EMG examination

EMG ex·am·i·na·tion

1. needle electrode examination portion of the electrodiagnostic examination (limited sense);
2. synonym for entire electrodiagnostic examination, including not only the needle electrode examination (electromyogram proper), but the nerve conduction studies as well (expanded sense).
References in periodicals archive ?
EMG examination of at least four muscles was also conducted on all FM subjects, and 10 of 14 EDX controls.
Needle EMG examination was successfully carried out in 28 of 29 "FM Only" subjects.
To assure standard results during the EMG examination, the electrodes were placed accurately at the area of muscle belly contraction [50].
In consequence, since the clinical feature disappeared, a surface EMG examination could no longer be performed.
Although an EMG examination to prove the brief interruptions of tonic muscle activity which characterize negative myoclonus (i.e., asterixis) was not possible because the symptoms disappeared within a short period of time after thrombolysis, the clinical presentation, as documented in the video, was typical for asterixis.
On EMG examination, there was increased insertional activity and the presence of abnormal spontaneous electrical activity at rest in the left 1st DI and ADM with a 50% reduction in interference patterns during maximum voluntary contraction in both of these muscles.
On EMG examination, there was increased insertional activity and the presence of abnormal spontaneous electrical activity at rest in the right 1st Dl, ADM, and FCU, with a 75% reduction in interference patterns during maximum voluntary contraction in the right 1st DI and ADM.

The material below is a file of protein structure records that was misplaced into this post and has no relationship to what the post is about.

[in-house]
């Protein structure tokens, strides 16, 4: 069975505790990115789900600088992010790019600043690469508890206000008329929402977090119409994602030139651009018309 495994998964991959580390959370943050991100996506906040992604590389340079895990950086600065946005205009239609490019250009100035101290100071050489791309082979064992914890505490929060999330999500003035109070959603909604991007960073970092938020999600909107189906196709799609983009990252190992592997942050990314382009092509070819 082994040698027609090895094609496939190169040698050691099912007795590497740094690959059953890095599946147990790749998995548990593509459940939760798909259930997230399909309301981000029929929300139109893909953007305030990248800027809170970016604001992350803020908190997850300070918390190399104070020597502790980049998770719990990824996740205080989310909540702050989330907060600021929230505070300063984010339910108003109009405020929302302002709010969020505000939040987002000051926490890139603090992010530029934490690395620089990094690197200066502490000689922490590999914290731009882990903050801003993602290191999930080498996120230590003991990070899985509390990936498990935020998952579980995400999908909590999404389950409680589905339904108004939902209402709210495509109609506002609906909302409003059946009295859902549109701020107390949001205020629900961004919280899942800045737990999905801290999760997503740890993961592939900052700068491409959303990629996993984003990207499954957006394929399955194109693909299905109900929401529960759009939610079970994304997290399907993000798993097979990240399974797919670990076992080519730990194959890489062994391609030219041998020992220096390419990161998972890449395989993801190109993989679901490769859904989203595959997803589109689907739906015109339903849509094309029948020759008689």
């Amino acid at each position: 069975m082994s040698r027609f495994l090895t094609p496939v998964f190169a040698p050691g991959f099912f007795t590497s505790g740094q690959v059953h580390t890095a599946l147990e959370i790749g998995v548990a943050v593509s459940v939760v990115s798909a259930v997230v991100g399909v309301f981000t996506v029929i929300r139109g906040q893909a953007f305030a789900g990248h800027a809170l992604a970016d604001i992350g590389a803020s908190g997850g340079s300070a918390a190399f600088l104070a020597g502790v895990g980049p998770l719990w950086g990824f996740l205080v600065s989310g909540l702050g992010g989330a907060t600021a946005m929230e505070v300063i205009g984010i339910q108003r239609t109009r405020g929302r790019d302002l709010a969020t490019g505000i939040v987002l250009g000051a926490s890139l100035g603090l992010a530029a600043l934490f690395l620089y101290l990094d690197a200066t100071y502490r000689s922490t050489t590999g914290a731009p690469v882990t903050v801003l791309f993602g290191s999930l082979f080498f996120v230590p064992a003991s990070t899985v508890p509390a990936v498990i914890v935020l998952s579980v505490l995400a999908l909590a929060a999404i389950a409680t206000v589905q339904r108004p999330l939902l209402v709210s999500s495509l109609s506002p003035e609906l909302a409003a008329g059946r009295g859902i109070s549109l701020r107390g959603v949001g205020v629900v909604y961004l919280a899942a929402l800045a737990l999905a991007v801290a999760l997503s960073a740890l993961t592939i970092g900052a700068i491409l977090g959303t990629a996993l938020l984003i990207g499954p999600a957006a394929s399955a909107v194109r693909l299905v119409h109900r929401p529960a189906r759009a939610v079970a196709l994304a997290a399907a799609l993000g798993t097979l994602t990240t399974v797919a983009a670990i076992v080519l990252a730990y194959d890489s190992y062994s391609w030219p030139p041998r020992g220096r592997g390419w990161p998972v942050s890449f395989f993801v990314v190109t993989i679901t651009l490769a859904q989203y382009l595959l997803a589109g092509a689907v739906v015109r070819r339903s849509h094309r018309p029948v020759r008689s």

Compared with the diaphragm and the intercostal and paraspinal muscles, RA displays several advantages for EMG examination. RA is a relatively safe and convenient muscle for EMG recording.
Needle EMG examination revealed a small amount of denervation potentials in APB and ADM also motor unit rarefaction, increase of polyphasic motor unit potantials (MUP) and chronic neurogenic changes in APB, ADM and EIP muscles, whereas needle EMG findings of the biceps and triceps were normal (Table 2).
Both CTS classification systems identified bilateral median motor and sensory involvement with a demyelinating neuropathic process, but only the GEHS classification system demonstrated electrophysiological evidence of motor fiber axonopathy in the bilateral APBs by EMG examination.
EMG examination of the upper segment of the trapezius muscle revealed reduced recruitment of motor units, increased polyphasia, and occurrence of mild PSWs and fibrillation potentials.